first season, with success in both the Queensland and New South Wales State Titles as well as the Australian National Championships in a range of boat classes,” explains Tom. “To top of a great season we were selected for the Junior Australian Rowing Team in the Junior Mens Four and competed in the Junior World Championships in Rio de Janeiro. It was an amazing experience and we quickly discovered what a big step it is to race internationally,” he said. “Since then I have been rowing in the Queensland youth eight. We recently competed in the New South Wales State Championships and had a great race and we’re hoping to build on that and take out the elusive win at nationals this year.” In addition to his rowing commitments Tom is also studying Business at the Queensland University of
And with that in mind, Tom’s focus now turns to the 2017 season.
“My aim for next year’s season is to gain selection in the Australian
“It’s going well and it presents a very different set of
Under 23 lightweight sweep squad, who will compete at the world
challenges to those at school, but I am loving the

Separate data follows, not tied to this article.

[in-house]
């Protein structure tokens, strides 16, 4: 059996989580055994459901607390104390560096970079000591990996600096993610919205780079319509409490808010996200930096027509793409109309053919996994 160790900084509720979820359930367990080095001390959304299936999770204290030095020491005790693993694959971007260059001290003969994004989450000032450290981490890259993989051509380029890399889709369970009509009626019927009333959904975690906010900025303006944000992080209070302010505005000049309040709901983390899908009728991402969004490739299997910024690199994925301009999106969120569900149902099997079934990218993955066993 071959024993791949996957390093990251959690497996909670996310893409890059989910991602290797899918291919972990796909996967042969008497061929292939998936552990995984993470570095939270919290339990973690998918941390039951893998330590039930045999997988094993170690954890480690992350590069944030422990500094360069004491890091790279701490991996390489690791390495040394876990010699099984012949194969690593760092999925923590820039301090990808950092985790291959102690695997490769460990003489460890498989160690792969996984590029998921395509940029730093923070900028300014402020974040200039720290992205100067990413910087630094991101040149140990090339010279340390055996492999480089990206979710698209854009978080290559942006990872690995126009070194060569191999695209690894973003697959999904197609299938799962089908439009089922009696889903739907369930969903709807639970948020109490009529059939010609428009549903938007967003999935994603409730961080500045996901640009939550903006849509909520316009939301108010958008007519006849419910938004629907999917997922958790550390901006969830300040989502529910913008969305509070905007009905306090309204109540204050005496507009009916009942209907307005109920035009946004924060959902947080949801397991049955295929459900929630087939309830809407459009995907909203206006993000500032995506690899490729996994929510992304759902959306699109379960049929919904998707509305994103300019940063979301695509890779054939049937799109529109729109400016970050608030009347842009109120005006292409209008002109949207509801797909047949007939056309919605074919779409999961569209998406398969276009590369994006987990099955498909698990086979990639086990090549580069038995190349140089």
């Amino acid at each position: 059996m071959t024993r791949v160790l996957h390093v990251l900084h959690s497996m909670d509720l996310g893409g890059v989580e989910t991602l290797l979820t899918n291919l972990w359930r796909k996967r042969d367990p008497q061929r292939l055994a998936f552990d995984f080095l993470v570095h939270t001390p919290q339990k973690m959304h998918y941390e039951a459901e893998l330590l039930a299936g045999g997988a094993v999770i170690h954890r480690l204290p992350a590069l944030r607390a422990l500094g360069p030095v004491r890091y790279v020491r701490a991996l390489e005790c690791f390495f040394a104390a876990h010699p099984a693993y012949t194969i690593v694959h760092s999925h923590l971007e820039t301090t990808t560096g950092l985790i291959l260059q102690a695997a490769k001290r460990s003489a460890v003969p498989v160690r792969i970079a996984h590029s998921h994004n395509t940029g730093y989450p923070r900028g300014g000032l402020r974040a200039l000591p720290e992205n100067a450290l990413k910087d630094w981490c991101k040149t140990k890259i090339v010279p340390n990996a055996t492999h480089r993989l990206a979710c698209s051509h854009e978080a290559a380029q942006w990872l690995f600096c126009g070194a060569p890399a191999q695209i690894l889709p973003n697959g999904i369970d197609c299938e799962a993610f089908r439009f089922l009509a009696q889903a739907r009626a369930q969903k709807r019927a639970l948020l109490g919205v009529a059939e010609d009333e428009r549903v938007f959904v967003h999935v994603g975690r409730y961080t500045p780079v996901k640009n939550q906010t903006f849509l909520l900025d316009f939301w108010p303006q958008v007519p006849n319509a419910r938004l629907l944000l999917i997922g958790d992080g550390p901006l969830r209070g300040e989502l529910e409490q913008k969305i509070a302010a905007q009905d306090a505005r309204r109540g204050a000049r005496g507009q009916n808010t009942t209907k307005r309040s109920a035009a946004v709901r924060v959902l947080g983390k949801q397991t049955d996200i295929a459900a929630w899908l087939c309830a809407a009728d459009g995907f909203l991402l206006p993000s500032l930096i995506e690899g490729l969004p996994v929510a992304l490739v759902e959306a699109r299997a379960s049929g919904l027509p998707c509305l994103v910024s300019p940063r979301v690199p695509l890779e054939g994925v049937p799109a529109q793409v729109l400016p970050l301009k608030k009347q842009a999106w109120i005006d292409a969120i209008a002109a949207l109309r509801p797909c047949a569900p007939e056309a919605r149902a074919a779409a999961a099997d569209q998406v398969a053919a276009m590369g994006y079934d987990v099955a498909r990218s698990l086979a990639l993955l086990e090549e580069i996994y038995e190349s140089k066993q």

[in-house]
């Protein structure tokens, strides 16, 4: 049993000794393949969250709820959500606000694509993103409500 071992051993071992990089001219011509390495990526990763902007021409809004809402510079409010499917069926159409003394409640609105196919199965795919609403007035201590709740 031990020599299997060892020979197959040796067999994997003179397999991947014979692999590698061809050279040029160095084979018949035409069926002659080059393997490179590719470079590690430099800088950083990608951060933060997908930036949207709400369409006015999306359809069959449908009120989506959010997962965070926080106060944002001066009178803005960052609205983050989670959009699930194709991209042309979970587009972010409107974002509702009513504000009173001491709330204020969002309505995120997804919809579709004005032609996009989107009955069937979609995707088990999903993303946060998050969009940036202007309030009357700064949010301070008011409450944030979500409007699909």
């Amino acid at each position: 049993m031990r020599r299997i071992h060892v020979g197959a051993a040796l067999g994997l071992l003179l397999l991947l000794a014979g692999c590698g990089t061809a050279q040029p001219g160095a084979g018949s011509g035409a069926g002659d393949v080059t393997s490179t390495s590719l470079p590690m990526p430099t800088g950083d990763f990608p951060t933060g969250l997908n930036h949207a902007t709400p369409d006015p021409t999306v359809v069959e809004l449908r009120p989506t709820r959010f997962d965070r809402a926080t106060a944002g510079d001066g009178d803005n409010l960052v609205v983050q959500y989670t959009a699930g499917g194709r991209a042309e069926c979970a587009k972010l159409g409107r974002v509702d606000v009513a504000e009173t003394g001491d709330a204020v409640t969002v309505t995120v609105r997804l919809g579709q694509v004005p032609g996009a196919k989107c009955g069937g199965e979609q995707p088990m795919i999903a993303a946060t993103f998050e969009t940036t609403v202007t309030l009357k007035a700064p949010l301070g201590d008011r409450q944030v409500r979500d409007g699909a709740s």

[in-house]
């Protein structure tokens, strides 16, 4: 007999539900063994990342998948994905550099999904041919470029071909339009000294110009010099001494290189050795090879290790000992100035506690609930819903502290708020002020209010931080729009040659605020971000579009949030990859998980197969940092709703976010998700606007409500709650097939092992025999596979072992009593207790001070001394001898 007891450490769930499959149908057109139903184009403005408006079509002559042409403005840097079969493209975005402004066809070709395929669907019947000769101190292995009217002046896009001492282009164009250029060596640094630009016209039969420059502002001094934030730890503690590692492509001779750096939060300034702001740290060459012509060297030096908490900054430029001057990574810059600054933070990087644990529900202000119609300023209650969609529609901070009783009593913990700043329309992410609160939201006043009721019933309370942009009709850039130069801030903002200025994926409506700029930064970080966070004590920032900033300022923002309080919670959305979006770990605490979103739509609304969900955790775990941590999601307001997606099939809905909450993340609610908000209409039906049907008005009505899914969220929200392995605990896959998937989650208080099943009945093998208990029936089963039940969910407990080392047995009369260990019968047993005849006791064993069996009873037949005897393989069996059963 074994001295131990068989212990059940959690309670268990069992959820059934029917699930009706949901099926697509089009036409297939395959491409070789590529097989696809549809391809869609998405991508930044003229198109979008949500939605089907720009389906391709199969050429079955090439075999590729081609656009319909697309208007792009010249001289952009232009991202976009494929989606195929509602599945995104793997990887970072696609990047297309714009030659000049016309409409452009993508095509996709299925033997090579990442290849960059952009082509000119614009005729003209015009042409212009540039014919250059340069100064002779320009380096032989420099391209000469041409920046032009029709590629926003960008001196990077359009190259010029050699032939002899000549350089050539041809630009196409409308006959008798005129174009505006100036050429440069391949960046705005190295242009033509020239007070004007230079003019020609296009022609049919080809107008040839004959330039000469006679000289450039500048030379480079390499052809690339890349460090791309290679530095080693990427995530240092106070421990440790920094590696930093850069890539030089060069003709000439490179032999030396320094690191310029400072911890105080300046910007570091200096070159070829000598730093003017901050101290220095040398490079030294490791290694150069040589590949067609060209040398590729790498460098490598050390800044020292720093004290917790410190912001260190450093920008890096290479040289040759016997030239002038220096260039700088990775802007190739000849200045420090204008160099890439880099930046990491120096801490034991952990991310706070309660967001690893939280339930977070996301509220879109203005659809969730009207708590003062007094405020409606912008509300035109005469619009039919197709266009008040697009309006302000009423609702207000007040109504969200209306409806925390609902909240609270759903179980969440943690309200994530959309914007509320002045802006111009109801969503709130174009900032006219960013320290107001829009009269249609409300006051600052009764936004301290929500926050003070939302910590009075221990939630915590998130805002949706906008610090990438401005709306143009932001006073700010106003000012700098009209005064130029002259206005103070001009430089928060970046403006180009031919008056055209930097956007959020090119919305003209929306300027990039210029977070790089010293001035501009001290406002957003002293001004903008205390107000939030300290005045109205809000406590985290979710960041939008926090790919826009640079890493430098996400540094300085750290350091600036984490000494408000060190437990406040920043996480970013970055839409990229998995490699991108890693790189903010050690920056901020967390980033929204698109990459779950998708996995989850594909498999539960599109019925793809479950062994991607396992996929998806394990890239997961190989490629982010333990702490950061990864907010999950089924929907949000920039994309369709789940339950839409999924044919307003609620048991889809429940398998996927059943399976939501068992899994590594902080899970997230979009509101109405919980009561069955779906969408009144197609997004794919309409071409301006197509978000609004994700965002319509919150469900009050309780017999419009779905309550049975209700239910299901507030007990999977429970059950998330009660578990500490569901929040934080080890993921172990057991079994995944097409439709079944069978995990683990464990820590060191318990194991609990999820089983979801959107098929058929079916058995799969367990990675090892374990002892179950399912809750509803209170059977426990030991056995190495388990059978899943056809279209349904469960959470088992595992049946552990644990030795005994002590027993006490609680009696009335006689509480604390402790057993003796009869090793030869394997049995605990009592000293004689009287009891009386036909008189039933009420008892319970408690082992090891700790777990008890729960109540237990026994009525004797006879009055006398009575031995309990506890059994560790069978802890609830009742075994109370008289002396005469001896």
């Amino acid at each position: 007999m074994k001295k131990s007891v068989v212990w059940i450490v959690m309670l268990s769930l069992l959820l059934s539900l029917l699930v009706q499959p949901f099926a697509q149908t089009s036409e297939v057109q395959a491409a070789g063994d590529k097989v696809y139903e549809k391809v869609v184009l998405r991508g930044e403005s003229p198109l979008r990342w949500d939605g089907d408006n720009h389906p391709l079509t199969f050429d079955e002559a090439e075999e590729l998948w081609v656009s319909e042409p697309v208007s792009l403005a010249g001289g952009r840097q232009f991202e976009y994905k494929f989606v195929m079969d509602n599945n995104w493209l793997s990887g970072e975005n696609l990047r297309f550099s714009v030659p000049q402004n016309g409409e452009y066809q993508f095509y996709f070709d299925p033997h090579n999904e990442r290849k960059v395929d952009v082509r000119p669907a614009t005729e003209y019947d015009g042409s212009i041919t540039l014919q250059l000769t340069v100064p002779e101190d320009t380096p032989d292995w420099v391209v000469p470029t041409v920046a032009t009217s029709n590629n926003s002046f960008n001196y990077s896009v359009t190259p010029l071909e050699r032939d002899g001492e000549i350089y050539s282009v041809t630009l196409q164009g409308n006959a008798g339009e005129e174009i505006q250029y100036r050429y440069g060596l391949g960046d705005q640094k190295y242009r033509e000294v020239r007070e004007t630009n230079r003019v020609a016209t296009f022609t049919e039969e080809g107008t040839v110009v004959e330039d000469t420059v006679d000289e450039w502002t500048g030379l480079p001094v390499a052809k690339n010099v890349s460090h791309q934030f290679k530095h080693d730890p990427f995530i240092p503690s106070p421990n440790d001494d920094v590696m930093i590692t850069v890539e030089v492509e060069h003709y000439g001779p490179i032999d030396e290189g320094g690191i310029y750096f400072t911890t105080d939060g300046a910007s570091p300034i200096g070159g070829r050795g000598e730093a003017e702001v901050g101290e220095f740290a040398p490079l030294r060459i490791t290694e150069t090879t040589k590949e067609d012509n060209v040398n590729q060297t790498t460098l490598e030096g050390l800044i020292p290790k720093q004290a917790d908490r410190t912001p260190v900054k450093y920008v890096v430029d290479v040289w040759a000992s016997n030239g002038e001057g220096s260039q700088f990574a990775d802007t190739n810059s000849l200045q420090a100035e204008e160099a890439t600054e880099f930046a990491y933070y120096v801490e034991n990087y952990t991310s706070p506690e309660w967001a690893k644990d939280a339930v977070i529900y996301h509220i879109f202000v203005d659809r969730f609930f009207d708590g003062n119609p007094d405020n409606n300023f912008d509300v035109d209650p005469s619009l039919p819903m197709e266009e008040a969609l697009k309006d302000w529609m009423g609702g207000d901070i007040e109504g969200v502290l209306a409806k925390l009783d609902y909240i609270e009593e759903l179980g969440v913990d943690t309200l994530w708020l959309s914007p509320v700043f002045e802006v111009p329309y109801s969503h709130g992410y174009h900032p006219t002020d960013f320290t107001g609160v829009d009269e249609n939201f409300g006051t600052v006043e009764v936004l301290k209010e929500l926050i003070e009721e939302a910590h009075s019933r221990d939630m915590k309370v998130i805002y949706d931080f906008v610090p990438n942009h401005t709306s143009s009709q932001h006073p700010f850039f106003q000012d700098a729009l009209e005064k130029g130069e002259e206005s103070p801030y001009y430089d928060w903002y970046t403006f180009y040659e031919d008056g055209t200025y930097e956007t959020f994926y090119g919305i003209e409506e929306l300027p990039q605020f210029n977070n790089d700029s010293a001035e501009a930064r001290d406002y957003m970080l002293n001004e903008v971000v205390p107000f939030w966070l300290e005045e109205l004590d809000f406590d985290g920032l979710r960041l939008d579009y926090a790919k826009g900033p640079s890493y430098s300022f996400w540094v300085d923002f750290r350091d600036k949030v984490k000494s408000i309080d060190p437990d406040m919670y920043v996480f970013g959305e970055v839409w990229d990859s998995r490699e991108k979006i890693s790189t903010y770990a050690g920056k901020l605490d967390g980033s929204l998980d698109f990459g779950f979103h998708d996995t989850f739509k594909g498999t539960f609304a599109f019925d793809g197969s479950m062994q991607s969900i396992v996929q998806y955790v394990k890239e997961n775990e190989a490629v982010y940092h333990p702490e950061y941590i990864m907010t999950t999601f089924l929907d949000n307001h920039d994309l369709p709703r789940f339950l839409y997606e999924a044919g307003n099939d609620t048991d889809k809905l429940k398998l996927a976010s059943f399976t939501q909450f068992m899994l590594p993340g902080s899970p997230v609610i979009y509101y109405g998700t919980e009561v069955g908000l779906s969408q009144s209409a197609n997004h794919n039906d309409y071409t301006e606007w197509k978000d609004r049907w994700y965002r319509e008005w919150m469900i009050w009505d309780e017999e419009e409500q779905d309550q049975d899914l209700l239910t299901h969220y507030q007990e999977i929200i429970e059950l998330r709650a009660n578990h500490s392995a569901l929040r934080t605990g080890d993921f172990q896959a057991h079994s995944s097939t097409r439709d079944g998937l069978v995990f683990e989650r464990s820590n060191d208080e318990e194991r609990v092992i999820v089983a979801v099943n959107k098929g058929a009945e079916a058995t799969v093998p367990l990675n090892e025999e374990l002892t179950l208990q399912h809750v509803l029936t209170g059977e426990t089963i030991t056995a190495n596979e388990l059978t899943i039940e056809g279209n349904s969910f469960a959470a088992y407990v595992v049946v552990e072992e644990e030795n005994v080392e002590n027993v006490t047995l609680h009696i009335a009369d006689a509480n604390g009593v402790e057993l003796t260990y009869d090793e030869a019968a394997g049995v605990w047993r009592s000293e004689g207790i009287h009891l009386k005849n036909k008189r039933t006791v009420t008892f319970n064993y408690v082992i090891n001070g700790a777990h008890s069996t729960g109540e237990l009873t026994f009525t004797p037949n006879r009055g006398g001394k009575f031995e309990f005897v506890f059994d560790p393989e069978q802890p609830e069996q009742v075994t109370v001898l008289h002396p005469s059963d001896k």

championships. I also hope to continue to chip away at my university
freedom and try and take as many road trips when I
degree in Exercise and Sports Science.”
can fit them in around training.”
Let the adventure begin Starting high school represents a monumental milestone in a child’s life; it marks the start of a period of great growth and increased independence. For Year 7 students at Brisbane Boys’ College it presents an opportunity to retreat to the great outdoors. For two years now, the College has run a unique Orient and
“On the first day, boys’ orienteering skills were put to the test as
Connect Retreat program for those starting Year 7, designed to
they navigated the campus using a map and a range of clues. This